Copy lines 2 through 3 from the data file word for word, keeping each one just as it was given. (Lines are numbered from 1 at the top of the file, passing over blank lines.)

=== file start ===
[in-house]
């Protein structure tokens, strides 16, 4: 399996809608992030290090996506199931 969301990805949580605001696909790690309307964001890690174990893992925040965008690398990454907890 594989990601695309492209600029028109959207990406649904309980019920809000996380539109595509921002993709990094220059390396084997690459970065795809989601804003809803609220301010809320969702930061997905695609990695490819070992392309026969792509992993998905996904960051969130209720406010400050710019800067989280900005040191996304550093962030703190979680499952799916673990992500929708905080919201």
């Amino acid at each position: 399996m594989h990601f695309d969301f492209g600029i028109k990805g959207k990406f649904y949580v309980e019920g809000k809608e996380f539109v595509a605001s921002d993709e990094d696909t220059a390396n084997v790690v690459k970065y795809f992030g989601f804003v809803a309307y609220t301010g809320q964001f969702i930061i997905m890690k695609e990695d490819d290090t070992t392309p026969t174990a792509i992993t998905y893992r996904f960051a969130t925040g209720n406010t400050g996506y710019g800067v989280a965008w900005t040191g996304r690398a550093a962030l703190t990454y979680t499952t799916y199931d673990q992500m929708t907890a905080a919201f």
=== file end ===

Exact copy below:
């Protein structure tokens, strides 16, 4: 399996809608992030290090996506199931 969301990805949580605001696909790690309307964001890690174990893992925040965008690398990454907890 594989990601695309492209600029028109959207990406649904309980019920809000996380539109595509921002993709990094220059390396084997690459970065795809989601804003809803609220301010809320969702930061997905695609990695490819070992392309026969792509992993998905996904960051969130209720406010400050710019800067989280900005040191996304550093962030703190979680499952799916673990992500929708905080919201």
């Amino acid at each position: 399996m594989h990601f695309d969301f492209g600029i028109k990805g959207k990406f649904y949580v309980e019920g809000k809608e996380f539109v595509a605001s921002d993709e990094d696909t220059a390396n084997v790690v690459k970065y795809f992030g989601f804003v809803a309307y609220t301010g809320q964001f969702i930061i997905m890690k695609e990695d490819d290090t070992t392309p026969t174990a792509i992993t998905y893992r996904f960051a969130t925040g209720n406010t400050g996506y710019g800067v989280a965008w900005t040191g996304r690398a550093a962030l703190t990454y979680t499952t799916y199931d673990q992500m929708t907890a905080a919201f």